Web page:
PRODUCTION OF BIS-(P-CHLOROPHENYL) SULFONE The applicability of the process of the invention to the production of bis-(p-chlorophenyl) sulfone is described below with reference to the accompanying flowsheet, which schematically illustrates an integrated, economically efficient process for the production of bis-(p-chlorophenyl) sulfone from monochlorobenzene:

p-chlorobenzenesulfonic acid, produced in a sulfonation reactor 1 by sulfonating monochlorobenzene with sulfuric acid, is reacted with an equimolar amount of chlorosulfonic acid at a temperature of 80 C. for one-half hour in a sulfonyl chloride reactor 2. To move the equilibrium of the chlorination reaction from about 66 percent to about 80 percent of the theoretical amount of p-chlorobenzenesulfonyl chloride, 250 ml. of perchloroethylene per gram-equivalent of pchlorobenzenesulfonic acid is added to the sulfonyl chloride reactor 2 and the reaction mixture heated at a temperature of 80 C. for an additional hour, following which the chlorination reaction mixture is continuously discharged from the sulfonyl chloride reactor 2 into an extractor 3 containing the heel of a previously extracted batch. This heel" comprises essentially sulfuric acid and small amounts of chlorosulfonic acid.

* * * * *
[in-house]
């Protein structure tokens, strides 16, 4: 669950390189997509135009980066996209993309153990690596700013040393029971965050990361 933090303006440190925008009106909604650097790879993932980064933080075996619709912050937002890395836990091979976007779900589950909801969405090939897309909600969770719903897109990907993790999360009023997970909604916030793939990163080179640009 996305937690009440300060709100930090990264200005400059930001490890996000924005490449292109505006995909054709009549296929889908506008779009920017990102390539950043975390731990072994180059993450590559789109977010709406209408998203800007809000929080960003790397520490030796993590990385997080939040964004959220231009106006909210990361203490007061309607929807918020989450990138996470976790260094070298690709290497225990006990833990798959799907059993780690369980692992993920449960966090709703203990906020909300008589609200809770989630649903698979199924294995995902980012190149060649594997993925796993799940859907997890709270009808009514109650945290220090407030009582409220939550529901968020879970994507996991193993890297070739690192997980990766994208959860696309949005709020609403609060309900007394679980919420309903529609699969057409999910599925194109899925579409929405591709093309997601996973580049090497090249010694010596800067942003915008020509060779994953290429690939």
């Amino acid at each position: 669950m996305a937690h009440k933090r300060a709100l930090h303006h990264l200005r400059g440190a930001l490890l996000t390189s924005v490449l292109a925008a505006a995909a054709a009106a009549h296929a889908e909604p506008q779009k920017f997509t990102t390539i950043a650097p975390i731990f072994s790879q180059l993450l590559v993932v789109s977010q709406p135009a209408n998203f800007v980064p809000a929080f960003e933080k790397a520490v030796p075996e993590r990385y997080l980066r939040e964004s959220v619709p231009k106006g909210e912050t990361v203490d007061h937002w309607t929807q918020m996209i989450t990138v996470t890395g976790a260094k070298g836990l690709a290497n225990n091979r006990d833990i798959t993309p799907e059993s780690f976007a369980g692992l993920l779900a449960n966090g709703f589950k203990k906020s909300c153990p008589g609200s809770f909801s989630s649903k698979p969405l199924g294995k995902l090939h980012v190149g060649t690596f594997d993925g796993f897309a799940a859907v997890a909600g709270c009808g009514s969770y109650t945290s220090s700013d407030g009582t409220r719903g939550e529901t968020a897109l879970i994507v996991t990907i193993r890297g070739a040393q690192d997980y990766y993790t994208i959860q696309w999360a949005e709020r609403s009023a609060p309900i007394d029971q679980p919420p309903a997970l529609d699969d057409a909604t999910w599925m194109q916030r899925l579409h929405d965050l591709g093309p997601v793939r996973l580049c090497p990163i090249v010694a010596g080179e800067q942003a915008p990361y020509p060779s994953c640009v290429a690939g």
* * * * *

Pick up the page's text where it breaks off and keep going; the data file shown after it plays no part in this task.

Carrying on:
In the extractor 3, the chlorination reaction mixture separates into (i) an upper organic phase which is essentially a perchloroethylene solution of p-chlorobenzenesulfonyl chloride containing some unreacted p-chlorobenzenesulfonic acid and some unreacted chlorosulfonic acid, and (ii) a lower inorganic phase comprising essentially sulfuric acid and a minor amount of unreacted chlorosulfonic acid. Perchloroethylene is continuously introduced below the surface of the inorganic phase (the heel") so that the sulfuric acid is continually being extracted with perchloroethylene which rises to the top of the extractor 3 where it enters and becomes part of the organic phase. Periodically, part of the sulfuric acid from the lower phase in the extractor 3 is recycled to the sulfonation reactor 1 for use in producing additional p-chlorobenzenesulfonic acid, the remainder of the sulfuric acid being discarded.